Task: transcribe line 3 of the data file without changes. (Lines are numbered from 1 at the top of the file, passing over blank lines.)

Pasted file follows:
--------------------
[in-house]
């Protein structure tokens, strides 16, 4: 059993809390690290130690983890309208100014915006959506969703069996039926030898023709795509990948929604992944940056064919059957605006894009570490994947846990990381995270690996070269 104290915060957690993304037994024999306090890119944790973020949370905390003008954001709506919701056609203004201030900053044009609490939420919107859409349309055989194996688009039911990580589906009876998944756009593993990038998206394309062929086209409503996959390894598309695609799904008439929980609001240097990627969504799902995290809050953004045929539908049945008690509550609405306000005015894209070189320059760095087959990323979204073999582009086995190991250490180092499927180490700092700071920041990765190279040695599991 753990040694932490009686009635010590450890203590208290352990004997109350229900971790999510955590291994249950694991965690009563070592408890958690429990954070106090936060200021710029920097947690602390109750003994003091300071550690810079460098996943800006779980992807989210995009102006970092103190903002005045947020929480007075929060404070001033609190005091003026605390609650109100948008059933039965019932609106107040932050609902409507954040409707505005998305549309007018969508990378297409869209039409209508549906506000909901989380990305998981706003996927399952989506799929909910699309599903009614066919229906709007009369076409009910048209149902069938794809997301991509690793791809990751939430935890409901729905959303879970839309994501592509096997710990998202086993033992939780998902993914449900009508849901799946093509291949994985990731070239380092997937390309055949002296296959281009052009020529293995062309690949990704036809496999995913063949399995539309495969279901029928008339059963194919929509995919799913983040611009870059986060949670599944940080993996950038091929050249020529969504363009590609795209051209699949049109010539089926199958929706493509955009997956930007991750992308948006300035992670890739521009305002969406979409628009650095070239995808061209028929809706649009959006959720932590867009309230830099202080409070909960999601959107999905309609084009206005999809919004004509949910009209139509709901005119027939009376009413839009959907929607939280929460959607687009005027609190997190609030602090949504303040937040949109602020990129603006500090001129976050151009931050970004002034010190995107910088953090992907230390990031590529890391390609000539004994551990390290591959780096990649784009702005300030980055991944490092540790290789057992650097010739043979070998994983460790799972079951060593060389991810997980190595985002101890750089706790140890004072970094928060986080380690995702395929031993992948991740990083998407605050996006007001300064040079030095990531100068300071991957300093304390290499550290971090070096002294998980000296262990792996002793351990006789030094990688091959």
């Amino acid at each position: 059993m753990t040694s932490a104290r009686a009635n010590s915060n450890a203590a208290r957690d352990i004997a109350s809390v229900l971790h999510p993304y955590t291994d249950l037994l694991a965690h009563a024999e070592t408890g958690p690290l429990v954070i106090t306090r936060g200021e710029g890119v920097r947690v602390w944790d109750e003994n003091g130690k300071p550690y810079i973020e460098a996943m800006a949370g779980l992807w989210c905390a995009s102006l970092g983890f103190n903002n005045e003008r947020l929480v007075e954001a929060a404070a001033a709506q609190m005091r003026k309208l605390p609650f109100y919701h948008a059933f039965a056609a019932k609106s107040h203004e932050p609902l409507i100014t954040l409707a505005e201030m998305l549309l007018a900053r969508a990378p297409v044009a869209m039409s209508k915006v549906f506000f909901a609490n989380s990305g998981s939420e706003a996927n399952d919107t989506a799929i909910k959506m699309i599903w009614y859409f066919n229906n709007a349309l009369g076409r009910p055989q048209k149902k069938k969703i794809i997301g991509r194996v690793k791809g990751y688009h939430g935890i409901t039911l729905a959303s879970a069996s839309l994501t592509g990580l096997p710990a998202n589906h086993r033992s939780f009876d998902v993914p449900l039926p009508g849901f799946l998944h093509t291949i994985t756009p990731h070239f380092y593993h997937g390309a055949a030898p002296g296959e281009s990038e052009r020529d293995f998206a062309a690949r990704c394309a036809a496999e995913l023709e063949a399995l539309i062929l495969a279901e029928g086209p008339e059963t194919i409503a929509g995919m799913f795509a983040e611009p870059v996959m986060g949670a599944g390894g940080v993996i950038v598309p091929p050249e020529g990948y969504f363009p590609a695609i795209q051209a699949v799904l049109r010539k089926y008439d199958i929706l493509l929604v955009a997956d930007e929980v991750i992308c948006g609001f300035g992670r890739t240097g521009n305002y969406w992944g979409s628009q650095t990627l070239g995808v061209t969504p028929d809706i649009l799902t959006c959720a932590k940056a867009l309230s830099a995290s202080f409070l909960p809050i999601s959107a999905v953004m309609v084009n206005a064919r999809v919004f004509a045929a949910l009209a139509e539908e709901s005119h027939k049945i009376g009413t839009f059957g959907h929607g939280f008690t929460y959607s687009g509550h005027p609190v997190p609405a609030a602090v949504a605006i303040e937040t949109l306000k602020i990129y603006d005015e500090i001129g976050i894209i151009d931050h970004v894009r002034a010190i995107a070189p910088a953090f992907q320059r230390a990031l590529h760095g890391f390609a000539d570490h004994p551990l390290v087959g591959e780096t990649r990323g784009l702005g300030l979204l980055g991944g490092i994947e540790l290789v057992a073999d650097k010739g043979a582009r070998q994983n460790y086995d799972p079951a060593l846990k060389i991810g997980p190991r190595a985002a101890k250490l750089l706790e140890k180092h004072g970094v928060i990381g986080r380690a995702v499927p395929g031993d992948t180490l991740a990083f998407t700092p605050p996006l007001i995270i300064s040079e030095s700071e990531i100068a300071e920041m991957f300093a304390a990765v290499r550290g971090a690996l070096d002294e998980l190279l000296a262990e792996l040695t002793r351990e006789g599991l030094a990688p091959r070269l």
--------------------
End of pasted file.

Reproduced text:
């Amino acid at each position: 059993m753990t040694s932490a104290r009686a009635n010590s915060n450890a203590a208290r957690d352990i004997a109350s809390v229900l971790h999510p993304y955590t291994d249950l037994l694991a965690h009563a024999e070592t408890g958690p690290l429990v954070i106090t306090r936060g200021e710029g890119v920097r947690v602390w944790d109750e003994n003091g130690k300071p550690y810079i973020e460098a996943m800006a949370g779980l992807w989210c905390a995009s102006l970092g983890f103190n903002n005045e003008r947020l929480v007075e954001a929060a404070a001033a709506q609190m005091r003026k309208l605390p609650f109100y919701h948008a059933f039965a056609a019932k609106s107040h203004e932050p609902l409507i100014t954040l409707a505005e201030m998305l549309l007018a900053r969508a990378p297409v044009a869209m039409s209508k915006v549906f506000f909901a609490n989380s990305g998981s939420e706003a996927n399952d919107t989506a799929i909910k959506m699309i599903w009614y859409f066919n229906n709007a349309l009369g076409r009910p055989q048209k149902k069938k969703i794809i997301g991509r194996v690793k791809g990751y688009h939430g935890i409901t039911l729905a959303s879970a069996s839309l994501t592509g990580l096997p710990a998202n589906h086993r033992s939780f009876d998902v993914p449900l039926p009508g849901f799946l998944h093509t291949i994985t756009p990731h070239f380092y593993h997937g390309a055949a030898p002296g296959e281009s990038e052009r020529d293995f998206a062309a690949r990704c394309a036809a496999e995913l023709e063949a399995l539309i062929l495969a279901e029928g086209p008339e059963t194919i409503a929509g995919m799913f795509a983040e611009p870059v996959m986060g949670a599944g390894g940080v993996i950038v598309p091929p050249e020529g990948y969504f363009p590609a695609i795209q051209a699949v799904l049109r010539k089926y008439d199958i929706l493509l929604v955009a997956d930007e929980v991750i992308c948006g609001f300035g992670r890739t240097g521009n305002y969406w992944g979409s628009q650095t990627l070239g995808v061209t969504p028929d809706i649009l799902t959006c959720a932590k940056a867009l309230s830099a995290s202080f409070l909960p809050i999601s959107a999905v953004m309609v084009n206005a064919r999809v919004f004509a045929a949910l009209a139509e539908e709901s005119h027939k049945i009376g009413t839009f059957g959907h929607g939280f008690t929460y959607s687009g509550h005027p609190v997190p609405a609030a602090v949504a605006i303040e937040t949109l306000k602020i990129y603006d005015e500090i001129g976050i894209i151009d931050h970004v894009r002034a010190i995107a070189p910088a953090f992907q320059r230390a990031l590529h760095g890391f390609a000539d570490h004994p551990l390290v087959g591959e780096t990649r990323g784009l702005g300030l979204l980055g991944g490092i994947e540790l290789v057992a073999d650097k010739g043979a582009r070998q994983n460790y086995d799972p079951a060593l846990k060389i991810g997980p190991r190595a985002a101890k250490l750089l706790e140890k180092h004072g970094v928060i990381g986080r380690a995702v499927p395929g031993d992948t180490l991740a990083f998407t700092p605050p996006l007001i995270i300064s040079e030095s700071e990531i100068a300071e920041m991957f300093a304390a990765v290499r550290g971090a690996l070096d002294e998980l190279l000296a262990e792996l040695t002793r351990e006789g599991l030094a990688p091959r070269l």